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Wednesday 23 April 2014

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The analysts estimate the reactor may be one-to-two months away from restarting but note that a supply of fresh fuel rods is needed for North Korea to resume production of plutonium for bombs. It’s not clear if North Korea has a sufficient supply of fuel rods.

Silicon Valley-based startup, Skybox, is developing a system of imaging satellites to provide real-time information about activity on Earth. Real-time access to data can be used to upend industries, transform economies, and predict the future. Having raised $91 million, Skybox wants to launch numerous microsatellites into space to provide high-resolution images of any spot on Earth, multiple times per day. The website lists services that can be provided to 15 industries ranging from aid emergency responses for relief efforts to species monitoring.

Remember how dazzled we were when Google Earth first let us explore one high-definition image of the planet?… Many of the most economically and environmentally significant actions that individuals and businesses carry out every day, from shipping goods to shopping at big-box retail outlets to cutting down trees to turning out our lights at night, register in one way or another on images taken from space. While Big Data companies scour the Internet and transaction records and other online sources to glean insight into consumer behavior and economic production around the world, an almost entirely untapped source of data – information that companies and governments sometimes try to keep secret – is hanging in the air right above us.

The company has mentioned that the beta version of the Maps is specifically designed for smartphones without GPS, but is in a starting stage. Though there is no information on when would the Maps be taken out of the beta phase, Nokia has assured to soon update the public transit lines and satellite images in the beta version, and improve the overall experience over a period of time.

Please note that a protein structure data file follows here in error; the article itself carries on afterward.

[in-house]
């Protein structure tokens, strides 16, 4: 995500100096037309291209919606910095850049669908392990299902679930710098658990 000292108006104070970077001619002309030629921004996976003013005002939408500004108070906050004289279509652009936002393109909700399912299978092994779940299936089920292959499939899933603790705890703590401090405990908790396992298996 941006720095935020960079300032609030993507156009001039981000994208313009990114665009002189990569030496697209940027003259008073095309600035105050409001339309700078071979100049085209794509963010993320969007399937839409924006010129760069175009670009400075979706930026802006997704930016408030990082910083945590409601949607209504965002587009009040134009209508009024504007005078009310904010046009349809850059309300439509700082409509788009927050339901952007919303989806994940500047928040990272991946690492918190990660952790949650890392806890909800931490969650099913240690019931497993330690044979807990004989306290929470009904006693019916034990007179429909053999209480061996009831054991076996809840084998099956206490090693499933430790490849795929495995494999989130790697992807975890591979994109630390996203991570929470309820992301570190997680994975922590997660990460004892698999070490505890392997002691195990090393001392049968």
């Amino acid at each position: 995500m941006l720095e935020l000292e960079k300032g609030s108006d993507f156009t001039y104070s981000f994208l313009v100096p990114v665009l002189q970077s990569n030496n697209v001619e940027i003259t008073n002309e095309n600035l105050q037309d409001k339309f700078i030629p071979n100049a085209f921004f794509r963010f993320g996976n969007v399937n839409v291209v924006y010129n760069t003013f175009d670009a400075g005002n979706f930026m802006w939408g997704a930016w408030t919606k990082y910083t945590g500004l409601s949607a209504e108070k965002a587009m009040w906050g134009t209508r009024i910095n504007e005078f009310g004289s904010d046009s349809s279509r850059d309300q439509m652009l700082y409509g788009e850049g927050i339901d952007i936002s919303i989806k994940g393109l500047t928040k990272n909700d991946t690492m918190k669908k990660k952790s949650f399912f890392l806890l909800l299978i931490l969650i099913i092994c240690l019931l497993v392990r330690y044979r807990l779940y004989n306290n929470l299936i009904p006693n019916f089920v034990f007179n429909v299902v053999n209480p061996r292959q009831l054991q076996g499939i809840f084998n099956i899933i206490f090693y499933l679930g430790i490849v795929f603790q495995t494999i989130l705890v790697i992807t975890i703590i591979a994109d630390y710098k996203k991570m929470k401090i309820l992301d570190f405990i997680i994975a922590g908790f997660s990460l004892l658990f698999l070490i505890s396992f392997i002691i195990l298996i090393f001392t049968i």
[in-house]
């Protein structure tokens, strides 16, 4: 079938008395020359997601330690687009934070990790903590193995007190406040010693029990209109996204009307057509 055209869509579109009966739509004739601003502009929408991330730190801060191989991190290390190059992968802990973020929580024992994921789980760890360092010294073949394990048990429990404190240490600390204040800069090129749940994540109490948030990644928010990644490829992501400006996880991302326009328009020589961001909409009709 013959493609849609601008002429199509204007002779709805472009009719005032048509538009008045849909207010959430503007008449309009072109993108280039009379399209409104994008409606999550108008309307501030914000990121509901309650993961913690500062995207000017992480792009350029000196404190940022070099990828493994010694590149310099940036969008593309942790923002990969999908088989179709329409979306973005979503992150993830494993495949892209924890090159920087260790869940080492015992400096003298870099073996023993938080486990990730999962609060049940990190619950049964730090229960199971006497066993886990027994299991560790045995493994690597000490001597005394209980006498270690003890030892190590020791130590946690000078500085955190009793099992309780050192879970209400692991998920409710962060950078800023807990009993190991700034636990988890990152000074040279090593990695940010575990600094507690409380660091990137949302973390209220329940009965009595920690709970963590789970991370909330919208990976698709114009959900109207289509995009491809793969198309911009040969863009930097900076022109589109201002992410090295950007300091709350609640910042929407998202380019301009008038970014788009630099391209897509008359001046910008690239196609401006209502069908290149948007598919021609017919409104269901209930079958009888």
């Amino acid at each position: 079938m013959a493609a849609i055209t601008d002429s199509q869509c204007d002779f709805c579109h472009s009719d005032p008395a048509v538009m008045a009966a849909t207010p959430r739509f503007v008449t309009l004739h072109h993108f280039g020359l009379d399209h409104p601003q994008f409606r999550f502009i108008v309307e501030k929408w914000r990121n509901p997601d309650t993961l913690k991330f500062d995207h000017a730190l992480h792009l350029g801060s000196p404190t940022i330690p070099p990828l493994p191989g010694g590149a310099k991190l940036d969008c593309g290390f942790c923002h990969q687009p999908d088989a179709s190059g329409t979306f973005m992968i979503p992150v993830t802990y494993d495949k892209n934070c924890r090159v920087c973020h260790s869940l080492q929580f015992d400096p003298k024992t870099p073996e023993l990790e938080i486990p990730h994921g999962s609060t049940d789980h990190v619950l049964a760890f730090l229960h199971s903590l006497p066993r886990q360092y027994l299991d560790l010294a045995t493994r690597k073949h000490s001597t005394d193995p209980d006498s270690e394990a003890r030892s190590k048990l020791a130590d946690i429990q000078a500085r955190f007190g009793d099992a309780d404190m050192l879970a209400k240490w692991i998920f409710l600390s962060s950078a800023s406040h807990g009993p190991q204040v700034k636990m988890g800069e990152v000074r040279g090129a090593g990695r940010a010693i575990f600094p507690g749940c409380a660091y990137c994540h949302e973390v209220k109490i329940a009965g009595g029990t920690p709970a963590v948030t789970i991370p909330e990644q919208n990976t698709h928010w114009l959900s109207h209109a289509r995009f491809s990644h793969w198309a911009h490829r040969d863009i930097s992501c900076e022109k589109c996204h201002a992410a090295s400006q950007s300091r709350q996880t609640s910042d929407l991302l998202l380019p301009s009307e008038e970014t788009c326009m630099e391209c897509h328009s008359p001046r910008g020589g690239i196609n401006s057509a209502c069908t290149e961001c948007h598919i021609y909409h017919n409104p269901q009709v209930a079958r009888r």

DMCii specialises in the fast delivery of images for time-critical applications such as monitoring crop growth and monitoring disasters where imagery has a shelf life of about 24 hours, after which it ceases to be useful. Operating a multi-satellite constellation means that DMCii has more ‘eyes in the sky’, acquiring huge volumes of data every day. The company has already increased the speed of delivery with its direct downlink service that downlinks data directly to the user, and is planning an ‘always on’ service will cut delivery times for satellite imaging by continuously imaging the Earth without the need to command the satellite and wait for the image to be acquired.

Nokia Asha 501 is the first and the only phone to run on the new Asha platform, which features a revamped user interface and comes with a number of new feature additions. The initiative of bringing Here maps will be an attraction to its users, and might also push the phone’s sales in the market.

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